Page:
Spanish Borderlands – Research Paper Example
Spanish Borderlands While Spain acquired colonies away for home in the eighteenth century, it used three main sto entrench itself in this societies. Miyares and Airriess (76) notes that religion, in this instance Christianity was used to win people to its side. Military installation, involved the military being strategically located so as to respond hastily in the event of an attack from the hostile communities and by so doing act as a deterrent. But the most important institution perhaps, was the pueblo or civil town. These were towns modelled along the Spanish traditions and was instrumental in reaching out to horst communities and assimilating them into the Spanish culture.
Pueblo was basically a civil community of the Spanish, and in some instances, care was taken to avoid mixing with the local inhabitants (McKee 52). In such instances, such as in Texas, there was a clear demarcation between the local Indians and the Spanish Pueblo, and intermarriages were frowned upon. This was basically to ensure that the purity of the Spanish culture was maintained. Within the Pueblo, which were basically establishments housing individuals, locals were engaged in economic activities such as farming, livestock husbandry, buildings and even digging ditches to help collect water to irrigate their crops (Miyares and Airriess 78). In a way, locals employed in the Pueblo were trained in the lives of the Spaniards, helping to inculcate the Spanish culture. This way, they were able to endear themselves to the locals by ensuring that they gave them a means of life, considered better than their harsh traditional way of life which was mainly based on hunting.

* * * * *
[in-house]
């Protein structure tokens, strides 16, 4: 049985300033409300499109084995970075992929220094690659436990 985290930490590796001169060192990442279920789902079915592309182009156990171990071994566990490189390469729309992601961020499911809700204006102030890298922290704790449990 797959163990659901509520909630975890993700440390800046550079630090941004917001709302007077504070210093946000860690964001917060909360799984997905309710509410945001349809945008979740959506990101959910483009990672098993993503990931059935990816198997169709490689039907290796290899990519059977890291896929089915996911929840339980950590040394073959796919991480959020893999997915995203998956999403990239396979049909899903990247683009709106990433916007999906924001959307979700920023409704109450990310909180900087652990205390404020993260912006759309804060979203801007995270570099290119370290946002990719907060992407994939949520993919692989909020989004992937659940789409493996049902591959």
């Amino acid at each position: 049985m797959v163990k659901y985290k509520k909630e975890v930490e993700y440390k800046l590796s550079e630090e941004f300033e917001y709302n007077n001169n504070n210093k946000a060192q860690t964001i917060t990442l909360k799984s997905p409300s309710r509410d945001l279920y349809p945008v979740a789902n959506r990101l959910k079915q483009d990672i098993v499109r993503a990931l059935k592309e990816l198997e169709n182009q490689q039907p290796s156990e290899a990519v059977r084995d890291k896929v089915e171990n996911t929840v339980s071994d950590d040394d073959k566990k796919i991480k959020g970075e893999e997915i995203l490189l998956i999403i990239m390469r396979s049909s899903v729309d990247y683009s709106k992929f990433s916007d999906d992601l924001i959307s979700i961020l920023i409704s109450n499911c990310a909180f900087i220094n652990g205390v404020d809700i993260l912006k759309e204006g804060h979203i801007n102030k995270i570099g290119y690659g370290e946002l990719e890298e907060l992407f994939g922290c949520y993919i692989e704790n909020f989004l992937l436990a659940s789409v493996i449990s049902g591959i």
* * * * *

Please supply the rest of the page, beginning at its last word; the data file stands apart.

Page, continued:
Apart from being a way of life, Monroy (117) notes that the Pueblo were expected to be permanent settlement and not temporary settlements. For the military installations, those were intended to be temporary settlements. Even though they were occupied by people, especially those dealing with religious activities, they were normally around hostile areas prone to attaches from both the locals and foreign attacks. This made them unsuitable for permanent settlement as the insecurity situation made them highly mobile. Being permanent, the structure of the Pueblo included a church, offices and houses. The survival of Pueblos was maintained by turning them into economic centers. It attracted farmers, merchants and artisans. This people came to the pueblos to to trade in their wares. Besides, some of them ended up settling as the condition was suitable for sustaining their activities, helping them to accumulate wealth and develop their craft. Besides having ready supplies for the materials they needed, there was also stability in the form of customers coming in to buy the goods. Above all, these Pueblos were located in areas where there was order, away from the activities of hostile local communities. Security therefore assured these people of their continuous trade.